My father, part one

Jon Lind

Photo courtesy of Jon Lind My parents’ wedding portrait, 1940.

Photo courtesy of Jon Lind
My parents’ wedding portrait, 1940.

To fully describe the many-faceted man that was my father would require much more space than is allocated here. He was only four months old in 1917 when his father, aged 32, died of cancer. His father, also named Johan, had spent most of his adult life at sea but had purchased the largest farm in the village of Solend, on the island of Fosnøy, after his marriage to Mathilde Veland in 1916, intending to settle down. Upon his death my grandmother sold the farm to Fredrik Langøy in 1918 for 9,000 kroner, about twice the amount she and her husband had paid just two years before. She retained about an acre for herself and built a house on this property in 1926.

About two years later, my grandmother “adopted” one of her sister’s children, Hjørdis (seventh in a batch of ten) and raised her from infancy as her own. In the interim, my father spent a lot of time on Veland with his grandparents. Veland is a village rising steeply from the fjord below with occasional shelves where farmers scratched out a living. The view is unbelievable. My father told me that when his grandfather built his house on Veland, he would pay the kids in the neighborhood one øre (about one-seventh of a penny) for each roof tile they carried from the dock to his property. It was a 20-minute trip up a very steep road. There was no lack of takers.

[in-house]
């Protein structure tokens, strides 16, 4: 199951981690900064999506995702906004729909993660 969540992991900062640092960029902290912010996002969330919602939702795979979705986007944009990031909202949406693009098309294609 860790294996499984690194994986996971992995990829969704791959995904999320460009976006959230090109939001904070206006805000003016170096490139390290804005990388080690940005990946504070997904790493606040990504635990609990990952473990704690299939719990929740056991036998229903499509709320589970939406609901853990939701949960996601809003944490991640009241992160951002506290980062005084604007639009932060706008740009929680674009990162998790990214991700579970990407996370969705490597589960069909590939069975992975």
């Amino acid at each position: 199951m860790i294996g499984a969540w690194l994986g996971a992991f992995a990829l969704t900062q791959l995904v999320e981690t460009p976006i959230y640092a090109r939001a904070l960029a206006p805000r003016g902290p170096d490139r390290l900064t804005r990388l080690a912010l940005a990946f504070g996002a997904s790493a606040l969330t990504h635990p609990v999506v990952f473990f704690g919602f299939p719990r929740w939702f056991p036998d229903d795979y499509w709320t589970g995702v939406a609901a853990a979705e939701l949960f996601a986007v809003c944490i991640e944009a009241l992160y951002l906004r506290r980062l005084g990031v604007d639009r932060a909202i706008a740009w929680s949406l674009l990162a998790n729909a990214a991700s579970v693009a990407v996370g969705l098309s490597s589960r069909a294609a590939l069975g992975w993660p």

Even though my father grew up without a father of his own, he had a very close relationship with his extended family. His uncle Ole (married to his father’s sister) became his surrogate father. He and aunt Anna lived but a five-minute walk away and my father spent most of his time there when he and his mother were on Solend. Uncle Ole had spent time in the U.S., but being the oldest, returned to Norway to take over the farm. I had the good fortune of knowing uncle Ole when I grew up in the early 50s. He was one of the most remarkable men I’ve ever met. There was nothing he couldn’t do and he had a remarkable gift for telling stories. By that time he had sold his farm to Edvard Børilden but (as was customary) had retained a living room/bedroom with an adjoining kitchen for him and “tante” Anna to live out their days. He was very ill with stomach cancer when we left Norway in 1953 and I will never forget how he struggled to raise his hand to shake mine and bid me farewell. He died four days later. He had a great impact on my life but the impact he had on my father’s life must have been infinitely greater.

I find it interesting that my grandmother did not keep tight reins on her only son as he was growing up. When he was 11, he and his friend Ingolf, who was 12, took the steamer to a community about two hours away to retrieve a rowboat that once belonged to my grandfather. After spending the night with a relative in the village of Keila, my father and Ingolf set out in the rowboat, heading north, the only way they knew how to get home. They then noticed that the relative, standing at the end of his dock, was waiving his arms, telling them to go south. They turned the boat around, raised the sails, and sailed south for the better part of a day. This is a boat without any keel at all and, as a result, it is very easy to tip over. They finally started to recognize the area, realizing they had sailed around the south end of the island of Njøten. As night arrived they tied up to a buoy, spent the night, and sailed north and home in the morning. Our family still owns this boat (a hylekrok) and it scares the dickens out of me to sail it when there is any wind at all.